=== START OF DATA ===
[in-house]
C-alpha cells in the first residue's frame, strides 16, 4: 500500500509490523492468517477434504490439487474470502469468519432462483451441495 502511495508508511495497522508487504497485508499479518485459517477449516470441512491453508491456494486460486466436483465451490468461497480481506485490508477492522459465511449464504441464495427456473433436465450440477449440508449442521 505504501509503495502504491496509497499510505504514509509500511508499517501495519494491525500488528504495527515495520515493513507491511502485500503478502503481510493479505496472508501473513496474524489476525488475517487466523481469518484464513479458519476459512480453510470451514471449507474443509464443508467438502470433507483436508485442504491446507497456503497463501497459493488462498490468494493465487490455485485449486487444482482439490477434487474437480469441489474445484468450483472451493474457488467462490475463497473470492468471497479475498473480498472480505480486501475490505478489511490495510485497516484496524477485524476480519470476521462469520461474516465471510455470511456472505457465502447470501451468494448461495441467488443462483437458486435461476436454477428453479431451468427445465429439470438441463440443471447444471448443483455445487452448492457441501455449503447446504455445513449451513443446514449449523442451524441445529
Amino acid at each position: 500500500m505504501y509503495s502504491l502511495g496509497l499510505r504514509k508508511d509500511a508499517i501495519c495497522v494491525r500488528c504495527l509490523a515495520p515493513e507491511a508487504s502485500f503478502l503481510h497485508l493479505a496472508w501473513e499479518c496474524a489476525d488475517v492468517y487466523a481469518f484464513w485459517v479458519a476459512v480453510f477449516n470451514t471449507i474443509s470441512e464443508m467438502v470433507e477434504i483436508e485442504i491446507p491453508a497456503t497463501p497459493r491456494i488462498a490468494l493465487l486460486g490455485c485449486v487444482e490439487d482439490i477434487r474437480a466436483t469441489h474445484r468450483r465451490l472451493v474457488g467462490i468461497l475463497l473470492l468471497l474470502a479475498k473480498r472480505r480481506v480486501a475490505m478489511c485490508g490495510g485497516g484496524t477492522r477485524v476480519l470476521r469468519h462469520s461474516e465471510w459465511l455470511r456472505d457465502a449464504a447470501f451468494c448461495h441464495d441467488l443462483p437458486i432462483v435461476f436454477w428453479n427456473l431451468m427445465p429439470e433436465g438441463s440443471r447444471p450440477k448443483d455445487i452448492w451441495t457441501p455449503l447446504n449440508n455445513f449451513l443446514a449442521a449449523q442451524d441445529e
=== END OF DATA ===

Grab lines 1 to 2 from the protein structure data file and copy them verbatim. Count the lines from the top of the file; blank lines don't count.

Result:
[in-house]
C-alpha cells in the first residue's frame, strides 16, 4: 500500500509490523492468517477434504490439487474470502469468519432462483451441495 502511495508508511495497522508487504497485508499479518485459517477449516470441512491453508491456494486460486466436483465451490468461497480481506485490508477492522459465511449464504441464495427456473433436465450440477449440508449442521 505504501509503495502504491496509497499510505504514509509500511508499517501495519494491525500488528504495527515495520515493513507491511502485500503478502503481510493479505496472508501473513496474524489476525488475517487466523481469518484464513479458519476459512480453510470451514471449507474443509464443508467438502470433507483436508485442504491446507497456503497463501497459493488462498490468494493465487490455485485449486487444482482439490477434487474437480469441489474445484468450483472451493474457488467462490475463497473470492468471497479475498473480498472480505480486501475490505478489511490495510485497516484496524477485524476480519470476521462469520461474516465471510455470511456472505457465502447470501451468494448461495441467488443462483437458486435461476436454477428453479431451468427445465429439470438441463440443471447444471448443483455445487452448492457441501455449503447446504455445513449451513443446514449449523442451524441445529